4. Time is on Your Side – Really? This is a secret an agent won’t share? Hmmm. Seems to me the article misses the whole point about the reality of many markets, and that buyers need to know the truth about what’s going on. Maybe timing is in your favor in some market or price points, but in many it’s not. Are you aware there are multiple offers on most properties? That many homes are selling over asking? The issue really is…are you getting the right advice about how to approach offers and negotiations in your particular market based on buyer activity and inventory. There are no generalizations that “time is on your side” as this article implies.
5. Your Agent is Not Your Friend – well, I agree with that statement, but not the premise in the commentary. Our role is a business relationship, with the focus on your best interests…helping you buy the right home based on your decision and due diligence. No agent I know is working with a buyer because they want to be friends. But a good agent who earns the trust and respect from their clients and assists them in getting the best deal because of what they do may, and probably will, become a friend.
6. The Listing Agent Just Might be Your Best Friend – I think the author is confused about friendship and perhaps striving for an emotional response from readers by using the word. Get real. The listing agent is looking out for his or her clients’ best interests, and appropriately so. They want to get the best offer, and the best terms and conditions, for the seller. The same is true for buyer agents when we work on your behalf, except we are there to help you get the home at the best possible price, and the best terms and conditions for you, which may not be what the seller necessarily wants.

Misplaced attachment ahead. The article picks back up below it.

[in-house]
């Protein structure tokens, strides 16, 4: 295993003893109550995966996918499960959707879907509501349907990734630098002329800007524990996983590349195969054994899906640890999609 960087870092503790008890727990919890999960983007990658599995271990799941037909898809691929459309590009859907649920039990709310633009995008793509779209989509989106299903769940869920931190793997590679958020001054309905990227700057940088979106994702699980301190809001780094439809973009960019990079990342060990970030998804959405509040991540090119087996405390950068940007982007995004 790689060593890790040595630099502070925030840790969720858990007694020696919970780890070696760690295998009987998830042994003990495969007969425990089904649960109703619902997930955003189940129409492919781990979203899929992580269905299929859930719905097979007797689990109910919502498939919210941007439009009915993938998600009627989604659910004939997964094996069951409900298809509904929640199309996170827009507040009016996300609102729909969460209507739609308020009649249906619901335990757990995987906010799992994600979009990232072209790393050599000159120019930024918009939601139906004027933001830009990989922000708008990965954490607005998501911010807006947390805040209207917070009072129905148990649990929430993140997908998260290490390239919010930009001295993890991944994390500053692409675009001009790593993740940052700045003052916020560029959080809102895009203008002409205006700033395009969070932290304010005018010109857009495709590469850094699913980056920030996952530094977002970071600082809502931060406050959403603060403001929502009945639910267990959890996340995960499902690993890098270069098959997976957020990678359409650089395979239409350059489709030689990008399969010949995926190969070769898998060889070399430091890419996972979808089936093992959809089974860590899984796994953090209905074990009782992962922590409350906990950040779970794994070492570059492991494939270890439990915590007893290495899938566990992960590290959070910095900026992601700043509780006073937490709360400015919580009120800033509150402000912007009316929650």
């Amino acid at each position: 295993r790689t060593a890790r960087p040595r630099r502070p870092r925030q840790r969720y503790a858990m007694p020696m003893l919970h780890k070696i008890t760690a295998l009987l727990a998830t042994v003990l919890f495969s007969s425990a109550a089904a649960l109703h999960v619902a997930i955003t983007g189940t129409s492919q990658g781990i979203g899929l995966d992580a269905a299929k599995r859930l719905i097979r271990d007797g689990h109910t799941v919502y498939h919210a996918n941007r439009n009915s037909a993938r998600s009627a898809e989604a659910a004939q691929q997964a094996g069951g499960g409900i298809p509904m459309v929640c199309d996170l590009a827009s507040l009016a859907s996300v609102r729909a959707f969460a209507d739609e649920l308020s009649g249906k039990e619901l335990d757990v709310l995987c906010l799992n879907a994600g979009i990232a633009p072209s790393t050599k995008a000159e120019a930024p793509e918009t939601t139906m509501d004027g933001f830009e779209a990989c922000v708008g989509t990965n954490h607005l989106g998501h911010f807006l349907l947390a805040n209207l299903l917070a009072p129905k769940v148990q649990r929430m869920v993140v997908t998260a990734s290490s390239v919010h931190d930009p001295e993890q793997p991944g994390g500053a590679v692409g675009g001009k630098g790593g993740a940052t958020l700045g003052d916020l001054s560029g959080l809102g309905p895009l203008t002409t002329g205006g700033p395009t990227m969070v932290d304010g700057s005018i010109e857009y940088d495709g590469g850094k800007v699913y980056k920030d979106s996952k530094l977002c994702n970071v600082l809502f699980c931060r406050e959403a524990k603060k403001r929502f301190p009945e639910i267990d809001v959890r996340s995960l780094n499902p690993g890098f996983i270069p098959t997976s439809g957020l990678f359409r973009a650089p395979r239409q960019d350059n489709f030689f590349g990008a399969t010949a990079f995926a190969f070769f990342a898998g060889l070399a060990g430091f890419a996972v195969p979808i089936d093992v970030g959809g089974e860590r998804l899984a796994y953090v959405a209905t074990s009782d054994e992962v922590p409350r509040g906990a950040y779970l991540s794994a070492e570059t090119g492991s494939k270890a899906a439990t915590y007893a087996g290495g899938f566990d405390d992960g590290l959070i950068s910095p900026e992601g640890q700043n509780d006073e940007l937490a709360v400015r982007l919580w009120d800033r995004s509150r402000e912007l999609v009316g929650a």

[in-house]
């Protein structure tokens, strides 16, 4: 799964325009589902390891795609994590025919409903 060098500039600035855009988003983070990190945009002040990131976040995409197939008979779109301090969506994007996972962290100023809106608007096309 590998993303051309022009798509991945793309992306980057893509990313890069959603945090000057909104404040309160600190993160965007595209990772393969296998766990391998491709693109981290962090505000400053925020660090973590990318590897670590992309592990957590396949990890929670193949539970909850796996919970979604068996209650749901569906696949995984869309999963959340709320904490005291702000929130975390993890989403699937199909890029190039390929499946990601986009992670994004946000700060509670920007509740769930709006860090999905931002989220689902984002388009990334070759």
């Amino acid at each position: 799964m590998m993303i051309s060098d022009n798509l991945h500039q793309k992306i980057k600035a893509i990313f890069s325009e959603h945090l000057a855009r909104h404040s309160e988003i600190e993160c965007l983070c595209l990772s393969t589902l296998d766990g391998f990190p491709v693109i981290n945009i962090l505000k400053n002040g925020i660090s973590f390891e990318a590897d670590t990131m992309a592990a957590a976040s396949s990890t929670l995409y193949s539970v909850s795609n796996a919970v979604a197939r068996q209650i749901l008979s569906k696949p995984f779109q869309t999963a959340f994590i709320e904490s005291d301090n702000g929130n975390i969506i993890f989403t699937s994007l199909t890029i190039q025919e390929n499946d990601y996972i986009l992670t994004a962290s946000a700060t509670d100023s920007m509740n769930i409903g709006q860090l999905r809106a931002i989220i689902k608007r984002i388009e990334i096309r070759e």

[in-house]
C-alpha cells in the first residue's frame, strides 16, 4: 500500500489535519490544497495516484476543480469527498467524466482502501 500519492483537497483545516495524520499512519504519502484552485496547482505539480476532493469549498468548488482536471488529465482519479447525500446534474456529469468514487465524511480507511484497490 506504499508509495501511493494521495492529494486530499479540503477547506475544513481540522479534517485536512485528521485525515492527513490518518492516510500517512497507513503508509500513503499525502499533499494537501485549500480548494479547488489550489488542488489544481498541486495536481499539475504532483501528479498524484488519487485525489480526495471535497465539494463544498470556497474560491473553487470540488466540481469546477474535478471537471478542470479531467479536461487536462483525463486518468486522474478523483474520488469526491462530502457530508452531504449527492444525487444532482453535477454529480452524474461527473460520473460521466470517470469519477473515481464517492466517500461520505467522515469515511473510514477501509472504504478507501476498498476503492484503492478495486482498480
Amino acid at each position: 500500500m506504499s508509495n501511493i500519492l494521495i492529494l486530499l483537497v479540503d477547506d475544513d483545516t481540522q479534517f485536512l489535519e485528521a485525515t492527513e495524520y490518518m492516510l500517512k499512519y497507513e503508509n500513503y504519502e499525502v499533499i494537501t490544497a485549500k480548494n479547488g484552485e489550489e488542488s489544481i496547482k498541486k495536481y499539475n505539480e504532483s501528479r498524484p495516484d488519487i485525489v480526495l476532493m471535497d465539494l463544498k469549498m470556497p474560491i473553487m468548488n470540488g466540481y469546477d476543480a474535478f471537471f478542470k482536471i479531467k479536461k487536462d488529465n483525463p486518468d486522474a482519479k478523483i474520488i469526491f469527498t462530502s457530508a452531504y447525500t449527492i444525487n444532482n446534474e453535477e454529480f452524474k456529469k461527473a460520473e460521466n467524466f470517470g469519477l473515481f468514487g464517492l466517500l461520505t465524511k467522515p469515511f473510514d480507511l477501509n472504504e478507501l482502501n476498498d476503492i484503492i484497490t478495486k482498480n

7. There is No Such Thing as an Embarrassingly Low Offer – Once again I think the writer’s “presumed” knowledge on this subject is skewed and not based on any specific experience or information about the realities of negotiating a real estate deal, at least these days. Yes, it’s true that some low offers may result in the seller countering. It depends on the market, the inventory, and who you are competing with. And an offer should be viewed as a starting point for negotiations. But “a good agent will encourage you to make strategically low offers?” That’s one heck of a generalization. Where did the writer get THAT gem. It would be pretty stupid for an agent to suggest that to a client when there are multiple offers on a property.
8. On-line Real Estate Companies Can Save You Money – well, if this isn’t a plug for RedFin I don’t know what is. Yet another generalization. The author states that on-line brokerages offer discounts and rebates on the “traditional 3% real estate commission” (hmm, where did you get THAT information?!) and are taking away the market share from bricks-and-mortar real estate companies (any data to support that?). What rock have you been hiding under? Are you not aware of what real estate companies are on-line these days and what they are doing? And then the implication that all on-line real estate companies offer discounts and rebates.
The whole article smacks of sensationalism, generalizations, erroneous reporting, and, dare I say, just a bit of insult to the real estate profession. And maybe to home buyers as well.